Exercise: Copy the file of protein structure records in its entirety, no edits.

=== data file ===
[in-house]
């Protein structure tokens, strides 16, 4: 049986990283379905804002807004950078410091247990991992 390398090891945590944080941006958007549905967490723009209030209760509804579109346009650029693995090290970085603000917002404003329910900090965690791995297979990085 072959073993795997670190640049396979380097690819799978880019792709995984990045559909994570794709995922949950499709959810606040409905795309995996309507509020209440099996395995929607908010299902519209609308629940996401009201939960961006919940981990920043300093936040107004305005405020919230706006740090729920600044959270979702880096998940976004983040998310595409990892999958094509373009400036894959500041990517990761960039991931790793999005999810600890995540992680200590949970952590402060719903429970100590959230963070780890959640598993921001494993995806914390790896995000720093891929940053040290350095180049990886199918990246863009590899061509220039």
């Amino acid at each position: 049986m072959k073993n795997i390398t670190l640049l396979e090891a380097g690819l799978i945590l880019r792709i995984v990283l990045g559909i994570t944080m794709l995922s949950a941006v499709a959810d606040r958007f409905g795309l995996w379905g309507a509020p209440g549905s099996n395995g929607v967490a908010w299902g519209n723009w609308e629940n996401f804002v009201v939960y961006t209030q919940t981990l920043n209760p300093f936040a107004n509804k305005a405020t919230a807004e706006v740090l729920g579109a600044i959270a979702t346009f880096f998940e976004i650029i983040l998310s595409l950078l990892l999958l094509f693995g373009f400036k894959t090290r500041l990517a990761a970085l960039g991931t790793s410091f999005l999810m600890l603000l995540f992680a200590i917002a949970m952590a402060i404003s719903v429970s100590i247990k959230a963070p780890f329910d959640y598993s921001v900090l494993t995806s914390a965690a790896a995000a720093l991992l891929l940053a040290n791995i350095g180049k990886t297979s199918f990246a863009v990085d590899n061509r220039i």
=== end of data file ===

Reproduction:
[in-house]
């Protein structure tokens, strides 16, 4: 049986990283379905804002807004950078410091247990991992 390398090891945590944080941006958007549905967490723009209030209760509804579109346009650029693995090290970085603000917002404003329910900090965690791995297979990085 072959073993795997670190640049396979380097690819799978880019792709995984990045559909994570794709995922949950499709959810606040409905795309995996309507509020209440099996395995929607908010299902519209609308629940996401009201939960961006919940981990920043300093936040107004305005405020919230706006740090729920600044959270979702880096998940976004983040998310595409990892999958094509373009400036894959500041990517990761960039991931790793999005999810600890995540992680200590949970952590402060719903429970100590959230963070780890959640598993921001494993995806914390790896995000720093891929940053040290350095180049990886199918990246863009590899061509220039």
């Amino acid at each position: 049986m072959k073993n795997i390398t670190l640049l396979e090891a380097g690819l799978i945590l880019r792709i995984v990283l990045g559909i994570t944080m794709l995922s949950a941006v499709a959810d606040r958007f409905g795309l995996w379905g309507a509020p209440g549905s099996n395995g929607v967490a908010w299902g519209n723009w609308e629940n996401f804002v009201v939960y961006t209030q919940t981990l920043n209760p300093f936040a107004n509804k305005a405020t919230a807004e706006v740090l729920g579109a600044i959270a979702t346009f880096f998940e976004i650029i983040l998310s595409l950078l990892l999958l094509f693995g373009f400036k894959t090290r500041l990517a990761a970085l960039g991931t790793s410091f999005l999810m600890l603000l995540f992680a200590i917002a949970m952590a402060i404003s719903v429970s100590i247990k959230a963070p780890f329910d959640y598993s921001v900090l494993t995806s914390a965690a790896a995000a720093l991992l891929l940053a040290n791995i350095g180049k990886t297979s199918f990246a863009v990085d590899n061509r220039i």